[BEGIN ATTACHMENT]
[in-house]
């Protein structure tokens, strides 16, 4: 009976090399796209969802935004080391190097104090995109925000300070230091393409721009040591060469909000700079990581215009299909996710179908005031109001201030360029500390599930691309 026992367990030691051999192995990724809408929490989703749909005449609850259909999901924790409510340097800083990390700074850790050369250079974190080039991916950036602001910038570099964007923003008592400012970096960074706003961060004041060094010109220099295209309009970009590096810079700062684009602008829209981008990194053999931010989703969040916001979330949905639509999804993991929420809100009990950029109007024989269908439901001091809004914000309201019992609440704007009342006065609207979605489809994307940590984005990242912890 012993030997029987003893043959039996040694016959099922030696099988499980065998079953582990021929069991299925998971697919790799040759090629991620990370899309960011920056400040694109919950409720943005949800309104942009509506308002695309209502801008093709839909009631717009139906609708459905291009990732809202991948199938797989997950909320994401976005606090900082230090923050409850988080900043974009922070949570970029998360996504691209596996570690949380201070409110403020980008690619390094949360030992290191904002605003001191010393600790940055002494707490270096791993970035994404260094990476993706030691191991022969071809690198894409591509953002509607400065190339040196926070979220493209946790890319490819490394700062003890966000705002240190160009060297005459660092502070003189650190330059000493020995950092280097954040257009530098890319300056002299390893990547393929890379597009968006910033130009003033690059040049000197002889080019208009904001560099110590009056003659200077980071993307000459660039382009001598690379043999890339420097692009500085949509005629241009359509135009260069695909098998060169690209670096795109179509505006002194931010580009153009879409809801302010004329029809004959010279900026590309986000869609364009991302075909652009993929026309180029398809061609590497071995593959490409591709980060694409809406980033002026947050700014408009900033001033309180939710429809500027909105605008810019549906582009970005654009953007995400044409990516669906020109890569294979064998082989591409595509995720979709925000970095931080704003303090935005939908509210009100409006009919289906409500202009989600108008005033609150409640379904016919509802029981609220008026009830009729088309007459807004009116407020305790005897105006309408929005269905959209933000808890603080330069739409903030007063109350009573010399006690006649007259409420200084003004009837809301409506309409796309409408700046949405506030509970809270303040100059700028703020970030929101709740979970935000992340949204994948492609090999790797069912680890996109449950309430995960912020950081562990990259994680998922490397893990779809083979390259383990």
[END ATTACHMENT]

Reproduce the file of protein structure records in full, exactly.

[in-house]
């Protein structure tokens, strides 16, 4: 009976090399796209969802935004080391190097104090995109925000300070230091393409721009040591060469909000700079990581215009299909996710179908005031109001201030360029500390599930691309 026992367990030691051999192995990724809408929490989703749909005449609850259909999901924790409510340097800083990390700074850790050369250079974190080039991916950036602001910038570099964007923003008592400012970096960074706003961060004041060094010109220099295209309009970009590096810079700062684009602008829209981008990194053999931010989703969040916001979330949905639509999804993991929420809100009990950029109007024989269908439901001091809004914000309201019992609440704007009342006065609207979605489809994307940590984005990242912890 012993030997029987003893043959039996040694016959099922030696099988499980065998079953582990021929069991299925998971697919790799040759090629991620990370899309960011920056400040694109919950409720943005949800309104942009509506308002695309209502801008093709839909009631717009139906609708459905291009990732809202991948199938797989997950909320994401976005606090900082230090923050409850988080900043974009922070949570970029998360996504691209596996570690949380201070409110403020980008690619390094949360030992290191904002605003001191010393600790940055002494707490270096791993970035994404260094990476993706030691191991022969071809690198894409591509953002509607400065190339040196926070979220493209946790890319490819490394700062003890966000705002240190160009060297005459660092502070003189650190330059000493020995950092280097954040257009530098890319300056002299390893990547393929890379597009968006910033130009003033690059040049000197002889080019208009904001560099110590009056003659200077980071993307000459660039382009001598690379043999890339420097692009500085949509005629241009359509135009260069695909098998060169690209670096795109179509505006002194931010580009153009879409809801302010004329029809004959010279900026590309986000869609364009991302075909652009993929026309180029398809061609590497071995593959490409591709980060694409809406980033002026947050700014408009900033001033309180939710429809500027909105605008810019549906582009970005654009953007995400044409990516669906020109890569294979064998082989591409595509995720979709925000970095931080704003303090935005939908509210009100409006009919289906409500202009989600108008005033609150409640379904016919509802029981609220008026009830009729088309007459807004009116407020305790005897105006309408929005269905959209933000808890603080330069739409903030007063109350009573010399006690006649007259409420200084003004009837809301409506309409796309409408700046949405506030509970809270303040100059700028703020970030929101709740979970935000992340949204994948492609090999790797069912680890996109449950309430995960912020950081562990990259994680998922490397893990779809083979390259383990």